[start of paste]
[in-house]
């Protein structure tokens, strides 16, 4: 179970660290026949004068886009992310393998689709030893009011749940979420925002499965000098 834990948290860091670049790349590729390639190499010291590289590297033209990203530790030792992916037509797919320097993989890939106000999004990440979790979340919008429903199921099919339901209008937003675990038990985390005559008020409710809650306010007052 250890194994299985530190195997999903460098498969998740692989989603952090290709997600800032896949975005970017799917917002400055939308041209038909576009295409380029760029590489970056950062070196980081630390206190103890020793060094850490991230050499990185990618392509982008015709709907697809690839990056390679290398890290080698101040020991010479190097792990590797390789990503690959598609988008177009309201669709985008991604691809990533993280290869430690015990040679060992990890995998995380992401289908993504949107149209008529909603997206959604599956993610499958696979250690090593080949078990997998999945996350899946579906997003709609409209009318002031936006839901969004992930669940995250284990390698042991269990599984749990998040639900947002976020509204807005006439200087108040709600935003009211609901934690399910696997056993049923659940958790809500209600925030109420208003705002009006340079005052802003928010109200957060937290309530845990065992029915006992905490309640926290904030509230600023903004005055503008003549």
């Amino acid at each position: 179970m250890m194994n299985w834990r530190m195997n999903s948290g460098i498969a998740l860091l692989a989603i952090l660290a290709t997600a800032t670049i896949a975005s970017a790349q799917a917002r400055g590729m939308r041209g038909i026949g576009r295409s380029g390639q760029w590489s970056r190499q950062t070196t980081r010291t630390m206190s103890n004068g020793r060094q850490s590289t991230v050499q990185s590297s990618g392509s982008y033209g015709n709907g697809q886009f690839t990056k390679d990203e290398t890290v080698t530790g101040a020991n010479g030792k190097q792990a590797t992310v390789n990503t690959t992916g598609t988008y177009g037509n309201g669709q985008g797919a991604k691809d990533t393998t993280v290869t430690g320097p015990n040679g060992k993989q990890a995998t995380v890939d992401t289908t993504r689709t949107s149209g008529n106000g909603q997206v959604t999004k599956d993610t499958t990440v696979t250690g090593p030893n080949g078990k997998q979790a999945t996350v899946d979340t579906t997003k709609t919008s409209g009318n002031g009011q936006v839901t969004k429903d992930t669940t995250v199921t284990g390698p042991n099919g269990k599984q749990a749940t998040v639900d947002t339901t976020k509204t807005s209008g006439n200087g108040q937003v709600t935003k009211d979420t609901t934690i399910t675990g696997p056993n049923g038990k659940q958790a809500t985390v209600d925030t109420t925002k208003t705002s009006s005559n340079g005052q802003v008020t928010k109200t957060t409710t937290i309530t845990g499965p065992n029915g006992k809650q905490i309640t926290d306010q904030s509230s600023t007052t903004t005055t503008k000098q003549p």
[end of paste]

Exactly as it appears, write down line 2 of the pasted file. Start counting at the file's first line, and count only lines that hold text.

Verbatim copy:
């Protein structure tokens, strides 16, 4: 179970660290026949004068886009992310393998689709030893009011749940979420925002499965000098 834990948290860091670049790349590729390639190499010291590289590297033209990203530790030792992916037509797919320097993989890939106000999004990440979790979340919008429903199921099919339901209008937003675990038990985390005559008020409710809650306010007052 250890194994299985530190195997999903460098498969998740692989989603952090290709997600800032896949975005970017799917917002400055939308041209038909576009295409380029760029590489970056950062070196980081630390206190103890020793060094850490991230050499990185990618392509982008015709709907697809690839990056390679290398890290080698101040020991010479190097792990590797390789990503690959598609988008177009309201669709985008991604691809990533993280290869430690015990040679060992990890995998995380992401289908993504949107149209008529909603997206959604599956993610499958696979250690090593080949078990997998999945996350899946579906997003709609409209009318002031936006839901969004992930669940995250284990390698042991269990599984749990998040639900947002976020509204807005006439200087108040709600935003009211609901934690399910696997056993049923659940958790809500209600925030109420208003705002009006340079005052802003928010109200957060937290309530845990065992029915006992905490309640926290904030509230600023903004005055503008003549």